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PC, QC, ECNS
|19th Premier of Nova Scotia|
28 October 1970 – 5 October 1978
|Lieutenant Governor||Victor de Bedia Oland
|Preceded by||G.I. Smith|
|Succeeded by||John Buchanan|
|MLA for Halifax Needham|
30 May 1967 – 18 February 1980
|Preceded by||New Riding|
|Succeeded by||Edmund L. Morris|
|MP for Halifax|
8 April 1963 – 8 November 1965
Serving with Robert McCleave
|Preceded by||Edmund Morris|
|Succeeded by||Michael Forrestall|
18 February 1980 – 4 September 1984
|Preceded by||George Cooper|
|Succeeded by||Stewart McInnes|
|Born||Gerald Augustine Paul Regan
February 13, 1928
Windsor, Nova Scotia
|Spouse(s)||Anita Carole Thomas Harrison|
Early life and education
Regan was born in Windsor, Nova Scotia, the son of Rose Mary (née Greene) and Walter Edward Regan. He has Irish ancestry. Regan graduated from Dalhousie Law School and was admitted to the Nova Scotia Barristers' Society in 1954.
He became one of the region's best known labour lawyers, and his high-profile image led to an invitation to enter politics.
He was first elected to the House of Commons in the 1963 federal election. He resigned his seat in 1965 when he was named leader of the Nova Scotia Liberal Party. Regan entered the Nova Scotia House of Assembly in 1967, and aggressively pursued the government of Premier George Isaac Smith as Leader of the opposition. Regan led a fourteen-hour filibuster against the government's plans to increase the sales tax in 1969.
As premier, Regan supported industrialization and the development of offshore gas and oil. His first government amended the province's labour code to prevent courts from issuing injunctions to prevent picketing in labour disputes, and the office of the provincial ombudsman was established. In its second term, the Regan government nationalized the Nova Scotia Light and Power electrical utility, and consolidated electricity supply under the Nova Scotia Power Corporation. A massive plan for the development of tidal power in the Bay of Fundy was also announced.
Regan returned to the federal House of Commons in the 1980 federal election, and was appointed Minister of Labour and Minister of State for International Trade in the Cabinet of Prime Minister Pierre Trudeau. Regan was defeated along with the Liberal government in the 1984 election.
Criminal charges and controversy
On October 27, 1993, CBC News revealed that the RCMP were investigating Regan for sexual misconduct. In March 1995 and May 1995 he was charged with a total of nineteen counts of sexual offences. As of April 2, 1998, there were eighteen charges, but nine were stayed by Justice J. Michael MacDonald of the Supreme Court of Nova Scotia. Regan ultimately faced trial on eight charges including rape, attempted rape and forcible confinement, for crimes allegedly committed in 1956 and 1969 against victims aged 14 and 18 at the time. On December 18, 1998, he was acquitted on all eight charges by a jury.
On September 10, 1999, by a margin of 2–1, the Nova Scotia Court of Appeal reinstated the nine stayed charges; two were later dropped, but the others were to be tried together with the other remaining charge. The ruling reinstating the charges was upheld in a 5–4 decision by the Supreme Court of Canada in February 2002. But in April 2002, the crown attorney's office announced that it would not continue prosecution on the remaining charges of sexual assault due to the age of the allegations, the cost and the age of the defendant.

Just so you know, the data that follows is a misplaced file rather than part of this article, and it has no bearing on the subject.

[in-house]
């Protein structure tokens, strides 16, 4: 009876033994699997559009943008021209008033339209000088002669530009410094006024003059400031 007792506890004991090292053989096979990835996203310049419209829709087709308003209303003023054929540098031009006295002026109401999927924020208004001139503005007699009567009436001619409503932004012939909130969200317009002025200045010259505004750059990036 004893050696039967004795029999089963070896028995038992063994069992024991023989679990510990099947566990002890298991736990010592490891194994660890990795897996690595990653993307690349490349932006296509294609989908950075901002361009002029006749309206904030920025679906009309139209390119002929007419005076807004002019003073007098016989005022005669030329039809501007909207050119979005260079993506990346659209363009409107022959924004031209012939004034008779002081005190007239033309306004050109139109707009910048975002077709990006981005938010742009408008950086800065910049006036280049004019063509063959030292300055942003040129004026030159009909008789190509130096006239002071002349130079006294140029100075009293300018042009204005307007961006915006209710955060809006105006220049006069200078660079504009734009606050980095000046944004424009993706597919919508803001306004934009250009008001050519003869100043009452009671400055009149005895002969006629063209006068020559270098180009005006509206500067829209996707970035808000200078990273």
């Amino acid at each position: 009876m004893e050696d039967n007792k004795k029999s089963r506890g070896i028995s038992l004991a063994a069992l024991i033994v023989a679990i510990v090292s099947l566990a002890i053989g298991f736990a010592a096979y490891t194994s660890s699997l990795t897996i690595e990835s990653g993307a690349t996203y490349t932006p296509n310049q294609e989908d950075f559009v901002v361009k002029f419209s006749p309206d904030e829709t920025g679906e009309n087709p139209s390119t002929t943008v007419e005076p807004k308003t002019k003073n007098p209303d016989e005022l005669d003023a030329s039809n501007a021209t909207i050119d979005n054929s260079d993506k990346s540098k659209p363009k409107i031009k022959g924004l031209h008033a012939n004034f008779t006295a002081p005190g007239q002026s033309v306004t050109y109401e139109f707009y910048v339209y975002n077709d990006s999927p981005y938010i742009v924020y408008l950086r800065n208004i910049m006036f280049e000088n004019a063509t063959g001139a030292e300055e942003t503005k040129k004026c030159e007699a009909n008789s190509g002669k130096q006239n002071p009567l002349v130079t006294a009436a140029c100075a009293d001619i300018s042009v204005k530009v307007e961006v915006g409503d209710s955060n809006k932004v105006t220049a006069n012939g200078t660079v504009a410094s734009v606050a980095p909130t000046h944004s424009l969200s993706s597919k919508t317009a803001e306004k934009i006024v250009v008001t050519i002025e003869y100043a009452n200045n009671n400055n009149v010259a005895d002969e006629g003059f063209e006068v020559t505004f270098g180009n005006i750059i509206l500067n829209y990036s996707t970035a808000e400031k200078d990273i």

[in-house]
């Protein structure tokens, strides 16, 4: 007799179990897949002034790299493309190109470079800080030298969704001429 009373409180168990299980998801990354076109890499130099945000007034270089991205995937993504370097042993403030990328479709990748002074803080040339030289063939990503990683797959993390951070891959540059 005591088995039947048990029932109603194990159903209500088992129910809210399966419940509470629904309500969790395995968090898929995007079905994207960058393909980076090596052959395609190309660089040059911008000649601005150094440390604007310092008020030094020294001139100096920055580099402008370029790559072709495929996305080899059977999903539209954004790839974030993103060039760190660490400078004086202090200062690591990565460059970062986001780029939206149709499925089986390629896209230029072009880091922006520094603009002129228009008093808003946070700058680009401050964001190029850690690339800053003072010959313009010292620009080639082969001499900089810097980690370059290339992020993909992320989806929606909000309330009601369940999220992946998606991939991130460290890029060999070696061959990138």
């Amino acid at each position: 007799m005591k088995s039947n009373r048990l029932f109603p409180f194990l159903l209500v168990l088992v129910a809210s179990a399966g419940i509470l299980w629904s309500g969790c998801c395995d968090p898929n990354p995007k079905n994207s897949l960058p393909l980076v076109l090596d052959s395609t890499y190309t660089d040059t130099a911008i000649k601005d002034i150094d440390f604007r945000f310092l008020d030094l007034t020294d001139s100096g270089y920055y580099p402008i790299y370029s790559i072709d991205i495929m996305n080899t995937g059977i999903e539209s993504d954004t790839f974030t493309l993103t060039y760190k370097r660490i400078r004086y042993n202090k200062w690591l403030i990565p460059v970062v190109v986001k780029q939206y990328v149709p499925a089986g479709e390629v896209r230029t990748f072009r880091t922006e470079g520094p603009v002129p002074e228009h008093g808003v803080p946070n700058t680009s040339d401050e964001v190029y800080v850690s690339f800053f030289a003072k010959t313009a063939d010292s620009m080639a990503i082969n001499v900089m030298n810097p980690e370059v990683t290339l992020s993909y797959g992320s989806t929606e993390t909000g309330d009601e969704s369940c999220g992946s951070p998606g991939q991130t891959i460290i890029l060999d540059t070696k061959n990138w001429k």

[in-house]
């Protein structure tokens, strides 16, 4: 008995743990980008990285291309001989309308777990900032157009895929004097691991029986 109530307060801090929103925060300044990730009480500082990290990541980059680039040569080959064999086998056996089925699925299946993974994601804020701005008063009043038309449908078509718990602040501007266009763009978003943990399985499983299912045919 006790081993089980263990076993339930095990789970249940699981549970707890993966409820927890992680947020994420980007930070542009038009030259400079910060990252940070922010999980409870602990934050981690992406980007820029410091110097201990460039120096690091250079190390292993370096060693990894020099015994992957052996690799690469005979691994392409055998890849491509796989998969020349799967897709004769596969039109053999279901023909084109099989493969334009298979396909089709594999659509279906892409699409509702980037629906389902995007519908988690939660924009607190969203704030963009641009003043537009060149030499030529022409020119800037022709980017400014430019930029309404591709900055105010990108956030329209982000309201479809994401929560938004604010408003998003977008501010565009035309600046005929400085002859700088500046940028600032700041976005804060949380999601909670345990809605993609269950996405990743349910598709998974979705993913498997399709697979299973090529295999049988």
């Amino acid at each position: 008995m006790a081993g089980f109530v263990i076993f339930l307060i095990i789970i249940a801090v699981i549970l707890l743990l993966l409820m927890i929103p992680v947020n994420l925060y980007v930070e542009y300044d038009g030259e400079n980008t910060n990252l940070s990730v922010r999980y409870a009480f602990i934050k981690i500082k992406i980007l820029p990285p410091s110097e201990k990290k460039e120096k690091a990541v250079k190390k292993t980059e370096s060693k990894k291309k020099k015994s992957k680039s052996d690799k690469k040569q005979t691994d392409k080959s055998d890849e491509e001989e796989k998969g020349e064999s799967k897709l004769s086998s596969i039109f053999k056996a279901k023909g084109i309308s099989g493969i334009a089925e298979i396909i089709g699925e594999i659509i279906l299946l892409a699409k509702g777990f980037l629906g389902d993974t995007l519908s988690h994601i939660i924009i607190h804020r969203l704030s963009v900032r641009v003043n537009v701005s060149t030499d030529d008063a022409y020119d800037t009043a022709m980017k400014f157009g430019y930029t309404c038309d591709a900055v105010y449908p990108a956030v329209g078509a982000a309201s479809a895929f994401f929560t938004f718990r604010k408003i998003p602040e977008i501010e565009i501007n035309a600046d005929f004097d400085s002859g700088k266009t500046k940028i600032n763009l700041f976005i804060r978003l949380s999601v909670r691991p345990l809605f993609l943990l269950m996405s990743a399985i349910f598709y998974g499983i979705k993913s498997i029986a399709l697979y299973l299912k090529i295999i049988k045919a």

Regan's wife is Anita Carole Thomas (Harrison), whose father, John Harrison, was a Saskatchewan Liberal Member of Parliament. His son Geoff Regan is the current Speaker of the Canadian House of Commons and was first elected as a Liberal MP in 1993. From 2003 until 2006, he served as Minister of Fisheries and Oceans in the government of Paul Martin. Two of his daughters are also well-known: Nancy Regan was a local television personality with ATV, and Laura Regan is an actress.
- "Ottawa Citizen - Google News Archive Search". news.google.com. Retrieved 27 January 2017.
- Batten, D.; O'Handley, K. Canadian Parliamentary Guide: Parlementaire Canadien. Gale. Retrieved 27 January 2017.
- Kimber, S. (1999). Not Guilty: The Surprising Trial of Gerald Regan. Stoddart. ISBN 9780773731929. Retrieved 27 January 2017.
- Canada. Parliament; Normandin, P.G. (1990). Guide Parlementaire Canadien. P. G. Normandin. ISSN 0315-6168. Retrieved 27 January 2017.
- Gerald Regan – Parliament of Canada biography, Accessed 14 April 2011.
- Kimber, Stephen (April 25, 2002). "Gerald Regan Case Update". The Coast. Retrieved 3 November 2011.
- Kevin Cox (1995-03-16). "Regan seeks inquiry over charges". Globe and Mail. p. A1.
- Kevin Cox (1995-05-31). "More sex charges filed against Regan". Globe and Mail. p. A3.
- Kevin Cox (1998-04-03). "Regan to stand trial on nine sex charges". Globe and Mail. p. A1.
- Kevin Cox (1998-11-04). "Jury selection in Regan trial set to start". Globe and Mail. p. A8.
- Kevin Cox (1998-11-24). "Regan accuser insists attack real". Globe and Mail. p. A3.
- John DeMont (1998-12-28). "Regan acquitted". Retrieved 2017-06-05.
- Crown Retains New Counsel for Appeal Nova Scotia Public Prosecution Service
- Appeal court reserves decision in Regan case CBC News
- Kevin Cox (1999-12-03). "Regan denies second set of sex charges". Globe and Mail. p. A7.
- Sex assault charges reinstated against Gerald Regan CBC News
- Regan Prosecution Will Not Proceed Nova Scotia Public Prosecution Service
|23rd Ministry – Cabinet of John Turner|
|Cabinet post (1)|
|Jean Chrétien||Minister of Energy, Mines and Resources
|22nd Ministry – Second cabinet of Pierre Trudeau|
|Cabinet posts (6)|
|position created||Minister for International Trade
|'||Minister of State (International Trade)
|Francis Fox||Secretary of State for Canada
|'||Minister of Amateur Sport
|Lincoln Alexander||Minister of Labour
|'||Minister of State (Sports)